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The CompTimer class represents something that can be done on a specific constant timeout, or in a certain amount of time. It calls a function which returns either true or false, if false then the cycle of constantly calling that function on timeout no longer happens.

Class Definition

 * A simple timer for use with invoking a CallBack during a timed duration.
class CompTimer {


        typedef boost::function<bool ()> CallBack;
         * Empty constructor setting everything to zero and NULL.
        CompTimer ();
         * Frees the private data for this timer and any information about it's
         * context.
        ~CompTimer ();
         * Checks if this timer is active and will have it's CallBack invoked.
        bool active ();
        unsigned int minTime ();
        unsigned int maxTime ();
        unsigned int minLeft ();
        unsigned int maxLeft ();
         * Sets the timing durations of this timer.
        void setTimes (unsigned int min, unsigned int max = 0);
         * Sets the callback function to invoke for this timer. This defaults
         * to NULL.
        void setCallback (CallBack callback);
         * Starts this timer without modifying any of it's parameters. The timer is
         * stop()'d before this occurs.
        void start ();
         * Starts this timer setting the paramters with setTimes(). The timer is stop()'d
         * before this occurs.
        void start (unsigned int min, unsigned int max = 0);
         * Starts this timer setting the parameters with setTimes() and setCallback(). The timer is
         * stop()'d before this occurs.
        void start (CallBack callback,
                    unsigned int min, unsigned int max = 0);
         * Stops this timer. After this the timer should not be active() and it's CallBack shouldn't
         * be invoked.
        void stop ();

        friend class CompScreen;
        friend class PrivateScreen;

        bool         mActive;
        unsigned int mMinTime;
        unsigned int mMaxTime;
        int          mMinLeft;
        int          mMaxLeft;
        CallBack     mCallBack;

Setting the timeout time

Both the ::setTimes (unsigned int, unsigned int); and the ::start (Callback cb, unsigned int, unsigned int); take a minimum and maximum preferred value for when the timeout should be called. The reason for this is so that core can group timeouts into common fire-times to reduce the number of wakeups compiz will cause on the CPU. Usually a minimum of the preferred value and a maximum of 1.4 times the preferred amount is safe. If you require your timeout to be exactly precise, then you can set both the minimum and maximum value to be the same, however this will be more taxing on system resources.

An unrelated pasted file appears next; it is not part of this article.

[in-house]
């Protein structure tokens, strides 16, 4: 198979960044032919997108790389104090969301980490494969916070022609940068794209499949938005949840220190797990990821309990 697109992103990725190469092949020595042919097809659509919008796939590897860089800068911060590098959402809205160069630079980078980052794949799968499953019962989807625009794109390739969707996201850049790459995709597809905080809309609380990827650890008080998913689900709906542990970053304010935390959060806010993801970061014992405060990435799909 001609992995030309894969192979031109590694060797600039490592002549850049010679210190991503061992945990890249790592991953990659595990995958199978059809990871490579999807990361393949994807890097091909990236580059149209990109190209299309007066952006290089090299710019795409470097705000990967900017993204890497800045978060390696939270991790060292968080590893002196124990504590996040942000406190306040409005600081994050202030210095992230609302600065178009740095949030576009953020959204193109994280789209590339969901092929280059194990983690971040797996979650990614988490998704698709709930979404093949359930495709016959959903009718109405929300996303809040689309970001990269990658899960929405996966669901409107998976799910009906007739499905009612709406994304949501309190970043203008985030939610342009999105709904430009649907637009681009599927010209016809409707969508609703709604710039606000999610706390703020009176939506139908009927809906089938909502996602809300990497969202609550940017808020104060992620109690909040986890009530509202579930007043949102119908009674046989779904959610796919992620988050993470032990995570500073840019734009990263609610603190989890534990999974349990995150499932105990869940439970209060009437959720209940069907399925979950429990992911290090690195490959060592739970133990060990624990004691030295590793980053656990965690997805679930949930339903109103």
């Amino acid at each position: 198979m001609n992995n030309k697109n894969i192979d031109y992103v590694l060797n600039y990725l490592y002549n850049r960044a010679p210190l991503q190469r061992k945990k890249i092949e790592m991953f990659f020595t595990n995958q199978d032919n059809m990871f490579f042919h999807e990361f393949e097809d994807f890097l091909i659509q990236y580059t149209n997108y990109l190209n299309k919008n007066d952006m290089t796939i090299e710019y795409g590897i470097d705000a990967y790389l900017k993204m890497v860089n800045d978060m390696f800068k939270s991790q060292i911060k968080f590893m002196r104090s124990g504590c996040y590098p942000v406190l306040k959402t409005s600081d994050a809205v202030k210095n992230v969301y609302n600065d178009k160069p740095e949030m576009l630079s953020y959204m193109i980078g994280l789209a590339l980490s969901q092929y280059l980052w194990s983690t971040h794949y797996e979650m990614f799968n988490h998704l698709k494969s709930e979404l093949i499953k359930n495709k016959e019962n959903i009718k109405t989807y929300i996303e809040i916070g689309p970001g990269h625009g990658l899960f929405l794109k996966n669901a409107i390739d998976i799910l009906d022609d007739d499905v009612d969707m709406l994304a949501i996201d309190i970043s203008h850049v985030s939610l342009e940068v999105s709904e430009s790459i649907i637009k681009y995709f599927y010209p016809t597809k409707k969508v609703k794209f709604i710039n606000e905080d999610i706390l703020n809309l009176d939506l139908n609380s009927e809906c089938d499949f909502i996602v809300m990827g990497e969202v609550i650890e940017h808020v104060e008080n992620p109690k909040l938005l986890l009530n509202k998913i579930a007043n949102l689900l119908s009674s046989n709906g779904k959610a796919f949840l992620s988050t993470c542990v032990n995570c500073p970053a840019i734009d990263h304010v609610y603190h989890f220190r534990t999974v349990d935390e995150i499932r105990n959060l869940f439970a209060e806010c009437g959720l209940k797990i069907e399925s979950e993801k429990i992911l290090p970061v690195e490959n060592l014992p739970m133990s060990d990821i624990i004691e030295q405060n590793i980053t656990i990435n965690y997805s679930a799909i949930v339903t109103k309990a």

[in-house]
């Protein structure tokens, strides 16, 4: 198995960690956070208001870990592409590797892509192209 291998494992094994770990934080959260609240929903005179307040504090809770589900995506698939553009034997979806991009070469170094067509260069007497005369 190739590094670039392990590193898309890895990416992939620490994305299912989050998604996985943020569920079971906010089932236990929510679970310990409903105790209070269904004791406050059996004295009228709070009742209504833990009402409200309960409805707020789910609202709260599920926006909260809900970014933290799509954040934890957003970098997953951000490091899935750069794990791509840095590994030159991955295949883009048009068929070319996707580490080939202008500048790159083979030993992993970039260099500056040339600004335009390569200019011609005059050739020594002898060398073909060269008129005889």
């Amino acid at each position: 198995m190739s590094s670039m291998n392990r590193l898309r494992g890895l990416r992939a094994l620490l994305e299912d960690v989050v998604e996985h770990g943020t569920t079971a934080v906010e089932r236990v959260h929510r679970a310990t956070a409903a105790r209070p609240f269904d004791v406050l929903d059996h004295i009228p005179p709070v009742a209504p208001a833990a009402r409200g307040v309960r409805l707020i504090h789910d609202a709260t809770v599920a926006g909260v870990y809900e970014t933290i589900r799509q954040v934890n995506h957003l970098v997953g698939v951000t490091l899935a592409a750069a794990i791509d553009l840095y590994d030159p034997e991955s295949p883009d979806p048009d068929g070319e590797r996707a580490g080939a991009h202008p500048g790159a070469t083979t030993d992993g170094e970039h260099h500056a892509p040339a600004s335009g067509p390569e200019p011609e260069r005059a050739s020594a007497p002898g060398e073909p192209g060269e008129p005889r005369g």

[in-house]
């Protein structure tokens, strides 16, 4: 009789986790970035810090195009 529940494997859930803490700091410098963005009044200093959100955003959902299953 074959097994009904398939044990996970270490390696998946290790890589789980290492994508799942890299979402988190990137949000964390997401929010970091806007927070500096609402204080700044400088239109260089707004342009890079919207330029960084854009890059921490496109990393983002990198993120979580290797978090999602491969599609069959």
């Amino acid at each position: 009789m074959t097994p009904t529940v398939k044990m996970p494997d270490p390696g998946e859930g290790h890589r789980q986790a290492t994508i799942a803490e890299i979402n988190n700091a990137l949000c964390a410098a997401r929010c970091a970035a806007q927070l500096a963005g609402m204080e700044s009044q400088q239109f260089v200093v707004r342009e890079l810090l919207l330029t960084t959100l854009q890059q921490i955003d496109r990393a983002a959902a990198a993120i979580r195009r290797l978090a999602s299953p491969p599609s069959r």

Setting the callback

You can set the callback either with the ::setCallback (CallBack); or ::start (CallBack, unsigned int, unsigned int) methods.

Callback is typedef'd to be a boost::function<bool ()>. This means that the default prototype which can be automatically bound to this type is a static member function which returns bool. If you wish to have the object (this) or increase the number of arguments, then you can use boost::bind in order to do this. For example:

PluginScreen::callback (int, int, int)
    return false;

CompTimer timer;
timer.start (boost::bind (&PluginScreen::callback, this, 1, 2, 3));

Controlling the timer

/!\ You must have times and a callback set before starting the timer

If at any time you wish to stop your function being called on a regular basis, you can use the ::stop () method. If you need to check if the timer is active, ::active () can do that, and if the callbacks and timer are set, you can use ::start () to re-start the timer.

Returning false in the callback function will automatically stop the timer.

Development/zero-nine/CoreClasses/CompTimer (last edited 2010-07-27 05:15:48 by 124-169-107-122)